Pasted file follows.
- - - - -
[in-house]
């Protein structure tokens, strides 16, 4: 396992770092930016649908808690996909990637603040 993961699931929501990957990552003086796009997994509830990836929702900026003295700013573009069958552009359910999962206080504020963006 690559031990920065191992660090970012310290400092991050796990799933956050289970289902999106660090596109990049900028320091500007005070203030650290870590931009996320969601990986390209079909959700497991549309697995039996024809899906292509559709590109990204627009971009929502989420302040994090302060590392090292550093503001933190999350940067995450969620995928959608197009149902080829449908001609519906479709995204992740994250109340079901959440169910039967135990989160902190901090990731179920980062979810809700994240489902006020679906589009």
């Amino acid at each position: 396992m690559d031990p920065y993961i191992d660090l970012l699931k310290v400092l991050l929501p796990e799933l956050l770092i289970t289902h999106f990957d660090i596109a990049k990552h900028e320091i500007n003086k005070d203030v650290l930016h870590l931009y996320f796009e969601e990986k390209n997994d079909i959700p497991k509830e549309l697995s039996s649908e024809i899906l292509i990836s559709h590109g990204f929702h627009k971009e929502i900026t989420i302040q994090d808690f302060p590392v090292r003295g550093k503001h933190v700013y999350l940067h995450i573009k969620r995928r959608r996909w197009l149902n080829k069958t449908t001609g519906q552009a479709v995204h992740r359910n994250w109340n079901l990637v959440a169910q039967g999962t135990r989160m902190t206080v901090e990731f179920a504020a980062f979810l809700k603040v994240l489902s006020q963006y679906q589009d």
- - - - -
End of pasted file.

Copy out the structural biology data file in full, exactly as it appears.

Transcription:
[in-house]
């Protein structure tokens, strides 16, 4: 396992770092930016649908808690996909990637603040 993961699931929501990957990552003086796009997994509830990836929702900026003295700013573009069958552009359910999962206080504020963006 690559031990920065191992660090970012310290400092991050796990799933956050289970289902999106660090596109990049900028320091500007005070203030650290870590931009996320969601990986390209079909959700497991549309697995039996024809899906292509559709590109990204627009971009929502989420302040994090302060590392090292550093503001933190999350940067995450969620995928959608197009149902080829449908001609519906479709995204992740994250109340079901959440169910039967135990989160902190901090990731179920980062979810809700994240489902006020679906589009």
């Amino acid at each position: 396992m690559d031990p920065y993961i191992d660090l970012l699931k310290v400092l991050l929501p796990e799933l956050l770092i289970t289902h999106f990957d660090i596109a990049k990552h900028e320091i500007n003086k005070d203030v650290l930016h870590l931009y996320f796009e969601e990986k390209n997994d079909i959700p497991k509830e549309l697995s039996s649908e024809i899906l292509i990836s559709h590109g990204f929702h627009k971009e929502i900026t989420i302040q994090d808690f302060p590392v090292r003295g550093k503001h933190v700013y999350l940067h995450i573009k969620r995928r959608r996909w197009l149902n080829k069958t449908t001609g519906q552009a479709v995204h992740r359910n994250w109340n079901l990637v959440a169910q039967g999962t135990r989160m902190t206080v901090e990731f179920a504020a980062f979810l809700k603040v994240l489902s006020q963006y679906q589009d």